Cynthia Dickinson’s latest photography project has brought her to new heights, literally and figuratively. Her work in progress, “Red Earth: Women and Land in NE Minnesota,” focuses on women living and working in Lake, Cook, St. Louis and Itasca Counties. It will be featured in a 2017 solo exhibit at the Woman’s Club of Minneapolis.
Watch for more Agate coverage of this exciting project as it nears completion. In the meantime, Dickinson has been kind enough to share these aerial images of Superior National Forest, taken during a recent interview with Dr. Shannon Barber-Meyer.
On September 8, we flew out of the U.S. Forest Service Seaplane base on Shagawa Lake, Ely, MN, one of only two seaplane bases in the United States operated by the U.S. Forest Service. Pat Loe piloted the de Havilland DHC-2 Beaver float plane, which is used for rescues, wildlife tracking, fighting fires, and restocking fish into lakes. On this flight, Dr. Shannon Barber-Meyer was using radio telemetry to track collared wolves and deer (15 wolves, 11 deer). Shannon is a wildlife biologist working for the U.S. Geological Survey’s Wolf and Deer Project in Ely, under the direction of Dr. L. David Mech. We did not see wolves or deer on this day, but she was successful in picking up their signals. There were great views of the landscape, and pilot Pat Loe pointed out many of the features below.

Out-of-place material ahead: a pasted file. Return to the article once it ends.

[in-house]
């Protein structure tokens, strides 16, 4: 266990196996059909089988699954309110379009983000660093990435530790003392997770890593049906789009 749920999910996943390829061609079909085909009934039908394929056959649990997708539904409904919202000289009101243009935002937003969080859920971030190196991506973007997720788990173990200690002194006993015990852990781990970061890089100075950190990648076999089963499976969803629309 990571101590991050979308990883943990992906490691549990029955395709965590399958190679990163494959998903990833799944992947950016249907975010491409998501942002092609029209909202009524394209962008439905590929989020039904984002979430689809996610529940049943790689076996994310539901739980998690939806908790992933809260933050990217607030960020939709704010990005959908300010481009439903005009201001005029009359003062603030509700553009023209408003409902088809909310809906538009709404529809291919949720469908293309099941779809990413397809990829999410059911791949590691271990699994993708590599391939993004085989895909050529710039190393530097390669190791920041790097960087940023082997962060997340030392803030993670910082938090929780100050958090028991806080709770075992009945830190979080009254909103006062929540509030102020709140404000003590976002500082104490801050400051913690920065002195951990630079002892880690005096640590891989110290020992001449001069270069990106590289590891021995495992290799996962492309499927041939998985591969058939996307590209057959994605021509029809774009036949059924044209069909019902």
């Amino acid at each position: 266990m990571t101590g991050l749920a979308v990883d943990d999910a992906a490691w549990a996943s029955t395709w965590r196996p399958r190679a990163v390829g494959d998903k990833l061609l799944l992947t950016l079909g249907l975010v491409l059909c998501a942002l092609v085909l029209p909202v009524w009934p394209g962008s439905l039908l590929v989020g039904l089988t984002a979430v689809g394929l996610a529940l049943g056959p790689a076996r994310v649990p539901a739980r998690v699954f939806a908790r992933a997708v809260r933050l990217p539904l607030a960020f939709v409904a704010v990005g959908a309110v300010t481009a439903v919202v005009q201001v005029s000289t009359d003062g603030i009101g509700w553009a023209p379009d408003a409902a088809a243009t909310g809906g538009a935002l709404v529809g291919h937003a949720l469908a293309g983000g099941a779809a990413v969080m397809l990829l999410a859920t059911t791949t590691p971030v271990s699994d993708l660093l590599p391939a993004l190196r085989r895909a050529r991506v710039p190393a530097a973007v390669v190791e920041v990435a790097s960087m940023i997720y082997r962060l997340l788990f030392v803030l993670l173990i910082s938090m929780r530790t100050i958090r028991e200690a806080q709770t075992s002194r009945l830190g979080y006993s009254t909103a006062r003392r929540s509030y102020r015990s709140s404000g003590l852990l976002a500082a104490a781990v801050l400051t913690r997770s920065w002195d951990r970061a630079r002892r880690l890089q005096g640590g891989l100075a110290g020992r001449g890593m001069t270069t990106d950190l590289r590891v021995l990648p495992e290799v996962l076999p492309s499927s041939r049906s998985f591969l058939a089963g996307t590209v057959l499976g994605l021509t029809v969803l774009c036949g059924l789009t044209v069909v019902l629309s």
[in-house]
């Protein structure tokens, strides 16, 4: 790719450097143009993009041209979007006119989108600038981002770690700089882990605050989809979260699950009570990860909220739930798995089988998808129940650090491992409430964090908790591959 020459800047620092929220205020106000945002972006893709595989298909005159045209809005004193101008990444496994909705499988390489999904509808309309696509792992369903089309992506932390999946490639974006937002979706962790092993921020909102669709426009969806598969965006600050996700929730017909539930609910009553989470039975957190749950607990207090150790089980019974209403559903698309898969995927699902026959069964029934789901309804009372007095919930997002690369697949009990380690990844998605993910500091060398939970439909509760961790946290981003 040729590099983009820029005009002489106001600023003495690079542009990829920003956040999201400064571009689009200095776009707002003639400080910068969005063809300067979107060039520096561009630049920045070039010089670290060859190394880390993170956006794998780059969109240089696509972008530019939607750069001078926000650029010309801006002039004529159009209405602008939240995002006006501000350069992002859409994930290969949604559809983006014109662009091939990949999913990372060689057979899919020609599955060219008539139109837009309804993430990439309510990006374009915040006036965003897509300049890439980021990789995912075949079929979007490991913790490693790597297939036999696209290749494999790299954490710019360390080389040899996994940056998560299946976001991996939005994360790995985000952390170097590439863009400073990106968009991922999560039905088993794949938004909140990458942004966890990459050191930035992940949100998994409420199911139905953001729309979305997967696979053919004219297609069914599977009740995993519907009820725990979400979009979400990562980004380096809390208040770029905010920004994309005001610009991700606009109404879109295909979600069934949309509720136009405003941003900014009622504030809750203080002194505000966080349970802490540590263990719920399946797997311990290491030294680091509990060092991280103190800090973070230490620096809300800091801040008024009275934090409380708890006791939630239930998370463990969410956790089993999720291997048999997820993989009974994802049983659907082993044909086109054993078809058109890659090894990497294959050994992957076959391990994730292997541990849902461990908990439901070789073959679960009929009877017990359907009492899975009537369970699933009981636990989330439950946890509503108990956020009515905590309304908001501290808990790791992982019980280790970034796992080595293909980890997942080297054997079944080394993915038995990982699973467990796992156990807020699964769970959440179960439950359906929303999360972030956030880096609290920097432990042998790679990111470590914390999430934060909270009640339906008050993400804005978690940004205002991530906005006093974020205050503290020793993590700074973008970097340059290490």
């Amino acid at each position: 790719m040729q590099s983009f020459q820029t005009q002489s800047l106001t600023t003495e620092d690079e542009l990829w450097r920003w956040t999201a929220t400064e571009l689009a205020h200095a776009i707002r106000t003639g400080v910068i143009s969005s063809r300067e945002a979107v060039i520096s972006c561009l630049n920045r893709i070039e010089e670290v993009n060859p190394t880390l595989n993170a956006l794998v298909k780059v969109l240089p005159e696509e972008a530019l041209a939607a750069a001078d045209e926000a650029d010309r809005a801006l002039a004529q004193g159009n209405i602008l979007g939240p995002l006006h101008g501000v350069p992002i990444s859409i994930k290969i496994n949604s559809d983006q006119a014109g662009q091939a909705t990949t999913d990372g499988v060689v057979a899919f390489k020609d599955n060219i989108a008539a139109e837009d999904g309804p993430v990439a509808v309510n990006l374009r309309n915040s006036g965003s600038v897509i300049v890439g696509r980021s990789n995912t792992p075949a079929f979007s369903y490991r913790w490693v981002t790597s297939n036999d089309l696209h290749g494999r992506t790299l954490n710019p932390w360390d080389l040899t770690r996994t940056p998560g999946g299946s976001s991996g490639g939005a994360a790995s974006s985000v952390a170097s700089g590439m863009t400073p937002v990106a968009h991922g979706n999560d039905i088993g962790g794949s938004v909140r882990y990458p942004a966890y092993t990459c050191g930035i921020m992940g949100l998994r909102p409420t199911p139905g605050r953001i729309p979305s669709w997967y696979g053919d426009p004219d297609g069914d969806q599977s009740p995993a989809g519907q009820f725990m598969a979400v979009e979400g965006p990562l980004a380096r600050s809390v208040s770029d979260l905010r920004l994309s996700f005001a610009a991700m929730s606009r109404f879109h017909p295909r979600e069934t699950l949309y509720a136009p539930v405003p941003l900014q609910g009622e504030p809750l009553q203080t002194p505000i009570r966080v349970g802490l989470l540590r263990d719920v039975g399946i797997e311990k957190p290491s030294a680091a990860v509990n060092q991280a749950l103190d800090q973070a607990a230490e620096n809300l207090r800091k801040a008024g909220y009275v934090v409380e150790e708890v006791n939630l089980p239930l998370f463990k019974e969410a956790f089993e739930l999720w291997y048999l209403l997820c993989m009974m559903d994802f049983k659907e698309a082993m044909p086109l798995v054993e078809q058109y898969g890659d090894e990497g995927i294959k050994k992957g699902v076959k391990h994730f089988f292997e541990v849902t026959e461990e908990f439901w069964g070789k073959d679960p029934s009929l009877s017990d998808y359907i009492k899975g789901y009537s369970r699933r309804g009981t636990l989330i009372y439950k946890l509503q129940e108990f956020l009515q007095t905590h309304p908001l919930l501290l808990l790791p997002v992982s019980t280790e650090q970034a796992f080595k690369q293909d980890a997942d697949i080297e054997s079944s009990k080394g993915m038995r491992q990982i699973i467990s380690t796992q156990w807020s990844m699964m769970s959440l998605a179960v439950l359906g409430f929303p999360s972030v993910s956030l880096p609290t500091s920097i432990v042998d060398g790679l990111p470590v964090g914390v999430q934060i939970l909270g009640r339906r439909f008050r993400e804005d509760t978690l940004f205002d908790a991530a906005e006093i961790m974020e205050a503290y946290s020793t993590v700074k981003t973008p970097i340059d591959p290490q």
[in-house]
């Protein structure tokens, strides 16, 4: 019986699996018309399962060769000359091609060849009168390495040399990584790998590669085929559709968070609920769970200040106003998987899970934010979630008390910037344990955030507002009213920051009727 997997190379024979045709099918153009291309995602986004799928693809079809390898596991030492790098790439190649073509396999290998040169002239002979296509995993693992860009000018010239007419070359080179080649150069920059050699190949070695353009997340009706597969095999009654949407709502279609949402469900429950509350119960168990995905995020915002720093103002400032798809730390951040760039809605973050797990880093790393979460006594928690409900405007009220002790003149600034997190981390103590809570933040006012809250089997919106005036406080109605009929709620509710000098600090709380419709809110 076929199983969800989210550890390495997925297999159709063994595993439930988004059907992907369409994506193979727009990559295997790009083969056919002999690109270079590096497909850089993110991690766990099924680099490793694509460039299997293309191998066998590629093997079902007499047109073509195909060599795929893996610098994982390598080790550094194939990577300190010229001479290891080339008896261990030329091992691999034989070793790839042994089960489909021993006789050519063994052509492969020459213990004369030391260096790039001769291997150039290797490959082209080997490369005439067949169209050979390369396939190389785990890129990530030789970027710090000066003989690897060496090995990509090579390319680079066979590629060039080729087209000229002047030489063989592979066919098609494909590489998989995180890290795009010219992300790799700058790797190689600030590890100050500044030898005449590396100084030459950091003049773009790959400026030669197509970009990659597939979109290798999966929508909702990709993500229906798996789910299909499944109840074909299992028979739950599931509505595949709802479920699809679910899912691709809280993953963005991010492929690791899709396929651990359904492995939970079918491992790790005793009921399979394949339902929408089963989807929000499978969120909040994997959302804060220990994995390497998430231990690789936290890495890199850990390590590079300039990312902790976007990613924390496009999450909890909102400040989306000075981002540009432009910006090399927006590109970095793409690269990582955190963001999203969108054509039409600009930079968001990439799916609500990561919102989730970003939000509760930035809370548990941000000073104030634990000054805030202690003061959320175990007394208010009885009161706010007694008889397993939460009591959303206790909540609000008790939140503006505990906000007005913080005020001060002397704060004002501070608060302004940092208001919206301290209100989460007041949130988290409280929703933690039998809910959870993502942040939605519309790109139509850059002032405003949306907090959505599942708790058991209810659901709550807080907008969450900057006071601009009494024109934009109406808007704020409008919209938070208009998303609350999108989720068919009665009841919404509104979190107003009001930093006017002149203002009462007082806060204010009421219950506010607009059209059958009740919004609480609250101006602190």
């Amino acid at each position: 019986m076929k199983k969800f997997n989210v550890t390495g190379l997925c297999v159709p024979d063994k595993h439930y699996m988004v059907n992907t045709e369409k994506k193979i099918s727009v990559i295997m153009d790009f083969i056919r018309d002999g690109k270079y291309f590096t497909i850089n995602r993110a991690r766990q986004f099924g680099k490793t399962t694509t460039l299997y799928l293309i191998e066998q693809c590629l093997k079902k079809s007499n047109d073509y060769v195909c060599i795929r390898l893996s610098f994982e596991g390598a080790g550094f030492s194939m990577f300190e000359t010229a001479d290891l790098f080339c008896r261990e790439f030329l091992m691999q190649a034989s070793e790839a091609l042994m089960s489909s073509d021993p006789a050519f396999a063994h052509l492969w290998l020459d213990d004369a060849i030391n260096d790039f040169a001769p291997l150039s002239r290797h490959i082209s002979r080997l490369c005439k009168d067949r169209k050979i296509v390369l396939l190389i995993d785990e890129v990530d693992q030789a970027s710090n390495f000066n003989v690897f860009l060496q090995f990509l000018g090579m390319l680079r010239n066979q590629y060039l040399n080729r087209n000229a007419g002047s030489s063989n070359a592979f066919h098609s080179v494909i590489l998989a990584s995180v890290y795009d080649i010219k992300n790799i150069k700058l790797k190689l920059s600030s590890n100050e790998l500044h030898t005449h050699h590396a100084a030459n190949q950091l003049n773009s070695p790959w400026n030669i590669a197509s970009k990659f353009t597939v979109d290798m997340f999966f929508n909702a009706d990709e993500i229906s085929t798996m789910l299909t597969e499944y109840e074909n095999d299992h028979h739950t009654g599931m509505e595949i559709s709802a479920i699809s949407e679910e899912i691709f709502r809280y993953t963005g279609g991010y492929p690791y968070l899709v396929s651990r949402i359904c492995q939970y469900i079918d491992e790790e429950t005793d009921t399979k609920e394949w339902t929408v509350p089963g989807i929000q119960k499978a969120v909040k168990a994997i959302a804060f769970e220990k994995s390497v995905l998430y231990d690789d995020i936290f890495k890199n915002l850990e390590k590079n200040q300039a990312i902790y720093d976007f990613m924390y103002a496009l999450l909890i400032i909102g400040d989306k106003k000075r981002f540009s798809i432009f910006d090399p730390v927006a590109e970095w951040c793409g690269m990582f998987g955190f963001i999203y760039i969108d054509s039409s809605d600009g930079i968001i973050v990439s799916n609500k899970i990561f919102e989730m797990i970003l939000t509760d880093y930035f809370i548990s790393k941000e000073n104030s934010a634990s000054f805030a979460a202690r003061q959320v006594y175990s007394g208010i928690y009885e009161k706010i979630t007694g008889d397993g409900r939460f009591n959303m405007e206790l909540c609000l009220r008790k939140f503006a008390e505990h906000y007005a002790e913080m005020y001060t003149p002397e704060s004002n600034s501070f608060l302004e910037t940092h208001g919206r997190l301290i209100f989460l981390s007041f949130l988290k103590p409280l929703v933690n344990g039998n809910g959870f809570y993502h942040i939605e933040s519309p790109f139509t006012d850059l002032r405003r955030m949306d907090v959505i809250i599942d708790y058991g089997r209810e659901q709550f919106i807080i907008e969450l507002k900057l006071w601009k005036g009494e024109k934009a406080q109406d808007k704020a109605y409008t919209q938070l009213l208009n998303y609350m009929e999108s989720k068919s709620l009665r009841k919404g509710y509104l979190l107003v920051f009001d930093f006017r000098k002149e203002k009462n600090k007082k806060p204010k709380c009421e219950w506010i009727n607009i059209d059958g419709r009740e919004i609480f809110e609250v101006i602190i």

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Cynthia Dickinson’s Red Earth: Women and Land in NE Minnesota
Dr. Shannon Barber-Meyer, Wildlife Biologist, USGS Wolf and Deer Project